Benjamin Kovach

Haskell Bits #6 - A Guide to Mutable References

There are quite a few ways to store mutable data in Haskell. Let’s talk about some of them! Specifically, we will focus on mutable containers that store a single value that can be modified by one or more threads at any given time.

I’m not going to go into a ton of detail here - I just want to give an overview. I have provided links to the documentation and other resources at the end of each section for further reading.


First up is IORef, the simplest of all containers. It is a sectioned off bit of mutable memory for any number of threads to read/modify willy-nilly.

We can read this diagram as follows:

  • The whole action takes place in the IO monad/context.
  • A new IORef was created in IO somewhere and provided to two threads: t1 and t2.
  • At some point, t1 writes a value to the IORef using writeIORef :: IORef a -> a -> IO a
  • A little later, t2 writes a value to the same IORef.
  • Finally, t1 reads the IORef using readIORef :: IORef a -> IO a

The following diagrams will follow the same general struture: time increases as we move downwards along a thread, and certain actions are taken within those threads.

IORefs are not very safe. They are highly succeptible to race conditions and other unintended behavior, and should be used with caution. For example, in our diagram: t2 modifies the IORef after t1 wrote to it - t1 probably expected that readIORef would return whatever it placed there. That is not the case, because t2 modified it between the write and read steps of t1.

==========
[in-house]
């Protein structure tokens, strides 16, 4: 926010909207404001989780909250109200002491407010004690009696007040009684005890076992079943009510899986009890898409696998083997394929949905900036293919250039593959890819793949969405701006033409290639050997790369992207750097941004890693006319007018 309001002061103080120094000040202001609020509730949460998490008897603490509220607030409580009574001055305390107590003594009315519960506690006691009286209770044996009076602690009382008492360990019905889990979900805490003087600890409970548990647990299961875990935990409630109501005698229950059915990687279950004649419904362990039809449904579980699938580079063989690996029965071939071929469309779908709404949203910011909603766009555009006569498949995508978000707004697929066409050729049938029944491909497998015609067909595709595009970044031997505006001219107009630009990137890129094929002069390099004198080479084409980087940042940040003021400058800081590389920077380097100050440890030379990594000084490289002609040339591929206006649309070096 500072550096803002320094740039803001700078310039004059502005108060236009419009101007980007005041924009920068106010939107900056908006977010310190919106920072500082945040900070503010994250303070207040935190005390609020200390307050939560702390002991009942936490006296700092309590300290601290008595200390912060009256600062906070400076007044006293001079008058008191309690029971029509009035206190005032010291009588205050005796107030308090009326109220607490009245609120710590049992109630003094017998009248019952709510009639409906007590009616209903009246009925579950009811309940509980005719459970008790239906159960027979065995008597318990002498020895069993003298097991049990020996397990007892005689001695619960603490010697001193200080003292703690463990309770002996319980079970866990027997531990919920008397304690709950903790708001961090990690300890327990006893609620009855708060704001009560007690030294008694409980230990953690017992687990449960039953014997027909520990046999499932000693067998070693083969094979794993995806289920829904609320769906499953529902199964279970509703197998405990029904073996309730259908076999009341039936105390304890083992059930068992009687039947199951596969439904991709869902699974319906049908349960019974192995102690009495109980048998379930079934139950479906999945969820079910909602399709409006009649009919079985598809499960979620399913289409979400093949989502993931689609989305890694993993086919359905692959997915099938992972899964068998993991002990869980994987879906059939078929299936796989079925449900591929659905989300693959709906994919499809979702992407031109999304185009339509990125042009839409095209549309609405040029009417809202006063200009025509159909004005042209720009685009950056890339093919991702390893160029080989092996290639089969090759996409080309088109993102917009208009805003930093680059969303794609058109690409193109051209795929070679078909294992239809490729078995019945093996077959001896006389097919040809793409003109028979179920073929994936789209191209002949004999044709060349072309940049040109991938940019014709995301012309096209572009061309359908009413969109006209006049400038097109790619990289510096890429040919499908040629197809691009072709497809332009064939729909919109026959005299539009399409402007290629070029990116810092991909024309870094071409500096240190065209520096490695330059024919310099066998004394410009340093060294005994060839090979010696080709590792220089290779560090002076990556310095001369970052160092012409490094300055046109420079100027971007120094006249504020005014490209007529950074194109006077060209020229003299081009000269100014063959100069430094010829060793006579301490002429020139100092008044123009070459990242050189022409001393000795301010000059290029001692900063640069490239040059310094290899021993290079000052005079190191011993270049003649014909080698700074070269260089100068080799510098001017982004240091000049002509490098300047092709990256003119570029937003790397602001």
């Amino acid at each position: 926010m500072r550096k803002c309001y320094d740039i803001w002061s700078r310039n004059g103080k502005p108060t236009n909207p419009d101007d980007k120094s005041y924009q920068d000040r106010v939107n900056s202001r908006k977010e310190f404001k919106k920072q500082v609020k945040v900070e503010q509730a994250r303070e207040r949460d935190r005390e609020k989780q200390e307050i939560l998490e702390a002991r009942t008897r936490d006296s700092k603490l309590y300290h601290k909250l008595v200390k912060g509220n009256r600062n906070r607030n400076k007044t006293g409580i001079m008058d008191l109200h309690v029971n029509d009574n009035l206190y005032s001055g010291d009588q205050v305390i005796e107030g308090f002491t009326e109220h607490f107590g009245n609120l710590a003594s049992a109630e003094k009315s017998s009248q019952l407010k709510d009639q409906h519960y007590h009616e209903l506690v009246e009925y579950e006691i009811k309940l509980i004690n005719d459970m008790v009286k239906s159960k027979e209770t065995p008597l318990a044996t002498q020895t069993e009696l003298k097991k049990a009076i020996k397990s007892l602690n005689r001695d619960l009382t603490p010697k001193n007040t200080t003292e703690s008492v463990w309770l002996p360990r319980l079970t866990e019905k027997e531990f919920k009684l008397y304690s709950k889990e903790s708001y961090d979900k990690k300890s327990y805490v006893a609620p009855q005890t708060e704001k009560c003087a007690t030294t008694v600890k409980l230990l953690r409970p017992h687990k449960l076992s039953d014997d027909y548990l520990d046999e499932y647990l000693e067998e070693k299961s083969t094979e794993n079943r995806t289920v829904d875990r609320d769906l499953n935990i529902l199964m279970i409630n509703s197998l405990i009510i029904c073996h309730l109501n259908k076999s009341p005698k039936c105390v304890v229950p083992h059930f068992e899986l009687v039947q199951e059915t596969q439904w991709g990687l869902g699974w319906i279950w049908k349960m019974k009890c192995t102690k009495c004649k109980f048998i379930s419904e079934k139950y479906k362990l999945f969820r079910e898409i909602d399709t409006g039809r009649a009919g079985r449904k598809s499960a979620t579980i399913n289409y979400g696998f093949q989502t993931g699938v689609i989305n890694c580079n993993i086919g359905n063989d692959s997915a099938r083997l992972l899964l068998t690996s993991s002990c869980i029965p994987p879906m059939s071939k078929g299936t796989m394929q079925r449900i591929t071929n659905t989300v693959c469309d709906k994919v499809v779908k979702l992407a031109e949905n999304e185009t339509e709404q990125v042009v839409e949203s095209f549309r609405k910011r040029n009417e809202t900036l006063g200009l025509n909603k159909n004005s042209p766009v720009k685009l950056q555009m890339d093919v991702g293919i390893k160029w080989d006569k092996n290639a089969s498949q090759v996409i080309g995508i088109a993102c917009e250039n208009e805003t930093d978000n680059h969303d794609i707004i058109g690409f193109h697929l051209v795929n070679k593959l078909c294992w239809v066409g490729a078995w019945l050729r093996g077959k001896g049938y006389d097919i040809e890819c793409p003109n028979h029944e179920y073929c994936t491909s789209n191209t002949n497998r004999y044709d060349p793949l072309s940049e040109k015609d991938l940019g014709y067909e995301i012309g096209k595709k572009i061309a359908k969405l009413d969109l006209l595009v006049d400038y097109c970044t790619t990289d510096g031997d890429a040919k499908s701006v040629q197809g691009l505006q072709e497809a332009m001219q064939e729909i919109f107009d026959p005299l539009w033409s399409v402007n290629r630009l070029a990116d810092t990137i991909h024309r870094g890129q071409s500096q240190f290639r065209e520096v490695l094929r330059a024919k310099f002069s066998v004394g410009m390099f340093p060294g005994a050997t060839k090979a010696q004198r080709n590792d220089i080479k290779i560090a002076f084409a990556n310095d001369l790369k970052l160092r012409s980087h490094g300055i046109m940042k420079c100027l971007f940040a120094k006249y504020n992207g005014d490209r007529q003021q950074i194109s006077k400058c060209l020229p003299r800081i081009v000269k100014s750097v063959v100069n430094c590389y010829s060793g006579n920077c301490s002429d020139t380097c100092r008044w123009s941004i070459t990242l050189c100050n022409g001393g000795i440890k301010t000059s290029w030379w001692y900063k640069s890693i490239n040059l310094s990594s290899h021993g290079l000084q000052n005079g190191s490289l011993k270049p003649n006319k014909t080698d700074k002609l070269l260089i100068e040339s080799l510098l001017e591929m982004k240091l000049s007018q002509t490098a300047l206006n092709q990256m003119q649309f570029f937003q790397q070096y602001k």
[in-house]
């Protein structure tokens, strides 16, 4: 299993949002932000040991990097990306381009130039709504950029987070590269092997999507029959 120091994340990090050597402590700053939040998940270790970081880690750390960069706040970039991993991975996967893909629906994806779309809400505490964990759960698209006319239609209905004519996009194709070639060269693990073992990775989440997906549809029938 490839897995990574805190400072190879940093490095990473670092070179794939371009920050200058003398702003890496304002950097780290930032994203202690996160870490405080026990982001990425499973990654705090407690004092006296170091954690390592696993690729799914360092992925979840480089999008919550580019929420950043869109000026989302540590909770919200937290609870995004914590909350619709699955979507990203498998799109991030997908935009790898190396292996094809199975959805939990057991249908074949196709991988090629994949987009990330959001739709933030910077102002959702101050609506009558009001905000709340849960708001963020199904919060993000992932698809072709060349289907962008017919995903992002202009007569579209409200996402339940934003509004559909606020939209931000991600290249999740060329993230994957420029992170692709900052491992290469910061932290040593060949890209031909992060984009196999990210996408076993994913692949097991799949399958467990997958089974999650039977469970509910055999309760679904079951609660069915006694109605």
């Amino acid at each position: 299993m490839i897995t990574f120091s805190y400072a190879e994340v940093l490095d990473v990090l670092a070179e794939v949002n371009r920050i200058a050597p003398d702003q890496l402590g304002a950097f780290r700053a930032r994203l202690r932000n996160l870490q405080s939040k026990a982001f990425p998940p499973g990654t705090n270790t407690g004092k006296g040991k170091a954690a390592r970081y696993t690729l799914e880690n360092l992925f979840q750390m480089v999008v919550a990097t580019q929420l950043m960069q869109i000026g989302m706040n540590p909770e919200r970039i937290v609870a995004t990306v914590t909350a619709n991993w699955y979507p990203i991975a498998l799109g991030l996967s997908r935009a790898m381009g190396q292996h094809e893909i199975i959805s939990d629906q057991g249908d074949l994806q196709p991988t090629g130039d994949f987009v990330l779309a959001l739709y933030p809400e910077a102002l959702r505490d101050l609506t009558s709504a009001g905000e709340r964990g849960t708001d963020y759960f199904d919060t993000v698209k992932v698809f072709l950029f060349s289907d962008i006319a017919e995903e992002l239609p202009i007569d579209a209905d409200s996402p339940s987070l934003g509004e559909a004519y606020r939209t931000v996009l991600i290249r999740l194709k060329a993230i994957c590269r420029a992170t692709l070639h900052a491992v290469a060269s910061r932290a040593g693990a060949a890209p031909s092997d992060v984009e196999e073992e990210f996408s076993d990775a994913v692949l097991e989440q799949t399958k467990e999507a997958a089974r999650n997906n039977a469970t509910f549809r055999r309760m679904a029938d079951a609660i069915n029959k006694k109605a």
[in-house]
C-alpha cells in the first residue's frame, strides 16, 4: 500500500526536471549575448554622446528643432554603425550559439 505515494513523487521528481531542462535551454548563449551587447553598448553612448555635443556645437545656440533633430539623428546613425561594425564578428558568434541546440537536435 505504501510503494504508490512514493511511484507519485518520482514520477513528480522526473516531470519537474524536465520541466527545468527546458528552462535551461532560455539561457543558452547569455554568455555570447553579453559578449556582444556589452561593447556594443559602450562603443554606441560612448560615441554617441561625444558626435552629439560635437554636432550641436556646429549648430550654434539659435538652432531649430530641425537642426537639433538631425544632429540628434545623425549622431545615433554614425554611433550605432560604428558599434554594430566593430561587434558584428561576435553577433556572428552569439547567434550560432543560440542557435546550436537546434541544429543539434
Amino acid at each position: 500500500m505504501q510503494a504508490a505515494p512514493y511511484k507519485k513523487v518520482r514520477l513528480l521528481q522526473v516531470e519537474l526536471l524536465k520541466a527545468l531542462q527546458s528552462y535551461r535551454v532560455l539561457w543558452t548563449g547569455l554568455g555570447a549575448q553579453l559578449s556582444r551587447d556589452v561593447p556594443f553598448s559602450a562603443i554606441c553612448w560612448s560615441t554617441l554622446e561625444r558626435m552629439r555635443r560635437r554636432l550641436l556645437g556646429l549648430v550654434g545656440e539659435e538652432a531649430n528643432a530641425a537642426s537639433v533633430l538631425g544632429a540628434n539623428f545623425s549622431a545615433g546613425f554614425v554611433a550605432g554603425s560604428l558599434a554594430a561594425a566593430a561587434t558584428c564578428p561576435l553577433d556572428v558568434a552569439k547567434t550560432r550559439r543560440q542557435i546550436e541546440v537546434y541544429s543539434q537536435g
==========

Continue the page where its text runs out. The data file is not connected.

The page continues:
MVars represent a location in memory that holds a value as well. However, MVars come with the guarantee that no two threads are modifying a variable at the same time.

An MVar is either empty or full of an a. When we try to takeMVar on an empty MVar, the current thread blocks (indicated by a black line) until a value is put back into the MVar. GHC’s runtime is pretty good at determining when a thread is blocked indefinitely on an MVar read, so we don’t often have to worry about a thread hanging due to a bad program (for too long).

MVars are still succeptible to race conditions, but are great for simple concurrent tasks like synchronization and basic communication between threads.


TVars solve a different problem. They are associated with a mechanism called Software Transactional Memory - STM - - a construct that allows us to compose primitive operations and run them sequentially as a transaction. Think database transaction: if one STM action in a chain fails, all previous actions taken in that chain are rolled back accordingly.

TVars have a similar API to MVar, with one major difference: They can’t ever be empty. TVars can only be used in a singular thread, which is commonly executed as an atomic transaction using the function atomically :: STM a -> IO ().

STM provides a bunch of very useful primitives for working with transactions, and is worth exploring:


This diagram should look pretty familiar! TMVars are a mash between TVars and MVars, as you might expect from its name. They can be composed transactionally just like TVars, but can also be empty, and shared across many threads.

Since all of these TMVar actions live in STM, they can be run in the same manner as when we use regular TVars.


STRefs are a completely different type of mutable container. They are restricted to a single thread, much like TVars, but guarantee that they never escape (they are thread-local). They live in a context called ST, indicating a stateful thread.

The s value in the type of ST and STRef is a reference to the thread that the ST computation is allowed to access.

ST and STRefs are mainly used to gain performance when you need to be closer to memory, but don’t want to give up safety.

Til next time!


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